Background/Aims:The senescence marker protein-30 (SMP30) is a 34 kDa protein originally identified in rat liver that shows decreased levels with age. Several functional studies using SMP30 knockout (Smp30Y/-) mice established that SMP30 functions as an antioxidant and protects against apoptosis. To address the potential role of SMP30 in nonalcoholic fatty liver disease (NAFLD) pathogenesis, we established Smp30Y/- mice on a Leprdb/db background (Leprdb/dbSmp30Y/- mice).Research Design/Principal Findings:Male Leprdb/dbSmp30Y/- mice were fed a standard diet (340 kcal/100 g, fat 5.6%) for 16 weeks whereupon the lipid/lipoprotein profiles, hepatic expression of genes related to lipid metabolism and endoplasmic reticulum stress markers were analyzed by HPLC, quantitative RT-PCR and western blotting, respectively. Changes in the liver at a histological level were also investigated. The amount of SMP30 mRNA and protein in livers was decreased in Leprdb/dbSmp30Y/+ mice compared with Leprdb/+Smp30Y/+ mice. Compared with Leprdb/dbSmp30Y/+ mice, 24 week old Leprdb/dbSmp30Y/- mice showed: i) increased small dense LDL-cho and decreased HDL-cho levels; ii) fatty liver accompanied by numerous inflammatory cells and increased oxidative stress; iii) decreased mRNA expression of genes involved in fatty acid oxidation (PPARα) and lipoprotein uptake (LDLR and VLDLR) but increased CD36 levels; and iv) increased endoplasmic reticulum stress.Conclusion:Our data strongly suggest that SMP30 is closely associated with NAFLD pathogenesis, and might be a possible therapeutic target for NAFLD.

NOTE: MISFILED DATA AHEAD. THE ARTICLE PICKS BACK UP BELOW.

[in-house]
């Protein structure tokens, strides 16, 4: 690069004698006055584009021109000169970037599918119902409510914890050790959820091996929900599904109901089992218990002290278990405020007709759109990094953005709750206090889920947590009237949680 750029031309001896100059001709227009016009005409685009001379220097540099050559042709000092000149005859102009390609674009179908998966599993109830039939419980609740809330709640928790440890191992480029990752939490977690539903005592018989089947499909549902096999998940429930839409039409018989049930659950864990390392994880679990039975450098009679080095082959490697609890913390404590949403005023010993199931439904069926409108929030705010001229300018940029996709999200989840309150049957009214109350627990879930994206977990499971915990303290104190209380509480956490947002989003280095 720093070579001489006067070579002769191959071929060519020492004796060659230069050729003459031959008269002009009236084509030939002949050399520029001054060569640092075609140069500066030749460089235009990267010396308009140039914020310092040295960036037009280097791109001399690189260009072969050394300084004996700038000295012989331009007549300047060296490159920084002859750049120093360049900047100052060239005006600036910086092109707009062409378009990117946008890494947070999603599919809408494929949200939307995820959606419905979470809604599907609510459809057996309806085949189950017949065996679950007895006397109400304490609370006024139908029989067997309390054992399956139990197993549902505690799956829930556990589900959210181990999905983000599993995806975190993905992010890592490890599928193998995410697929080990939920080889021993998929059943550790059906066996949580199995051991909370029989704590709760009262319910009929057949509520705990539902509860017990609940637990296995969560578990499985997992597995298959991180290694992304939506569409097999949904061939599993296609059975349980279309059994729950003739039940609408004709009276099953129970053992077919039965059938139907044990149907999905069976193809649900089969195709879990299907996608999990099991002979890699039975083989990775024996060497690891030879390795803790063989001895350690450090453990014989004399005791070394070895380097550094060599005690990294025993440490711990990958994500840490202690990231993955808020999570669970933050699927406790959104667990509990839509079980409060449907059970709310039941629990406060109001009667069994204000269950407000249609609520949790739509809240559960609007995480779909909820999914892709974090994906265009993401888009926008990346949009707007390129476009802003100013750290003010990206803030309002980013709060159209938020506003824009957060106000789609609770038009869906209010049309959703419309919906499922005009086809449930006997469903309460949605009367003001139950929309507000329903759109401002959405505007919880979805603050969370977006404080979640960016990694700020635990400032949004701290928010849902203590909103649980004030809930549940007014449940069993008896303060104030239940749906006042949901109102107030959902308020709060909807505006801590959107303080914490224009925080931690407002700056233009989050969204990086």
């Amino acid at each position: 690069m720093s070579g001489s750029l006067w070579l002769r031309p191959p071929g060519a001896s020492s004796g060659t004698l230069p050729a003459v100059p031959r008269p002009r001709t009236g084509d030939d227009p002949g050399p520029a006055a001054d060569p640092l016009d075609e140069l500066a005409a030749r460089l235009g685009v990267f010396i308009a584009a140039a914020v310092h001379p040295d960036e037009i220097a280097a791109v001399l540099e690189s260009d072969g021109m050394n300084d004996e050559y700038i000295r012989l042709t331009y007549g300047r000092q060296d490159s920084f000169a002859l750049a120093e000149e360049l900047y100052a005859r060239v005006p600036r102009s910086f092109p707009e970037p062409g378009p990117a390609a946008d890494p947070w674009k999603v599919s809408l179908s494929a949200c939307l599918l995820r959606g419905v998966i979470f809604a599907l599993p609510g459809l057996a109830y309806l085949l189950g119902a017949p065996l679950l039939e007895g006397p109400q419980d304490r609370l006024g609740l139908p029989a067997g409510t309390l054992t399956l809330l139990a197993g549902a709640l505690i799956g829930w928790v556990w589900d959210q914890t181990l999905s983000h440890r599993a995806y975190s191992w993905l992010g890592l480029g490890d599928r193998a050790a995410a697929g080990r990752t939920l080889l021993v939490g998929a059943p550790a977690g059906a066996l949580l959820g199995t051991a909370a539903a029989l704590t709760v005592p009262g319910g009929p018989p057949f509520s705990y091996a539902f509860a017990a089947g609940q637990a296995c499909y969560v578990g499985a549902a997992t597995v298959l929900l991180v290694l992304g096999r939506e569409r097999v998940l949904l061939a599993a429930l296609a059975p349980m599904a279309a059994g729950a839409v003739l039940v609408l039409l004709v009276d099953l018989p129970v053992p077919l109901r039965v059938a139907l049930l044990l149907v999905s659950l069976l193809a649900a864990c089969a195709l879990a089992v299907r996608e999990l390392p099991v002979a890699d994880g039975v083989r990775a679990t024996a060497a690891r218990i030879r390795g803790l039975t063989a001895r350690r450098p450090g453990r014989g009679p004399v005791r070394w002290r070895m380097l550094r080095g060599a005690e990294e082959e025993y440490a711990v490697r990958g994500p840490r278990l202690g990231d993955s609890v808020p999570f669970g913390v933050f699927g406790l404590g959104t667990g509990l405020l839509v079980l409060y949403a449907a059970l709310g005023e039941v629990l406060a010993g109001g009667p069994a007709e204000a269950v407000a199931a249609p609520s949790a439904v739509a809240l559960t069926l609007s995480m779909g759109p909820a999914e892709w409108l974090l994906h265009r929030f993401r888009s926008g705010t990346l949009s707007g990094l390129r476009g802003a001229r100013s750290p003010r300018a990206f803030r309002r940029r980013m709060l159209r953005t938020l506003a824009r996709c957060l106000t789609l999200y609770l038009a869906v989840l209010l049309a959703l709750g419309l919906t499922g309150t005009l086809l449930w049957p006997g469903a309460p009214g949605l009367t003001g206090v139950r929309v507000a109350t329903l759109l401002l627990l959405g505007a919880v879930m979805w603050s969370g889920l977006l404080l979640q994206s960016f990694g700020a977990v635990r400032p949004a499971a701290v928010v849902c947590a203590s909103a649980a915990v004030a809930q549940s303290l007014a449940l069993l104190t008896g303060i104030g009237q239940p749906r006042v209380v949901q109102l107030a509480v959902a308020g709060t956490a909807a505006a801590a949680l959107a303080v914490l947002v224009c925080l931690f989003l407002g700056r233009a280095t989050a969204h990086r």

ASJC Scopus subject areas
- Biochemistry, Genetics and Molecular Biology(all)
- Agricultural and Biological Sciences(all)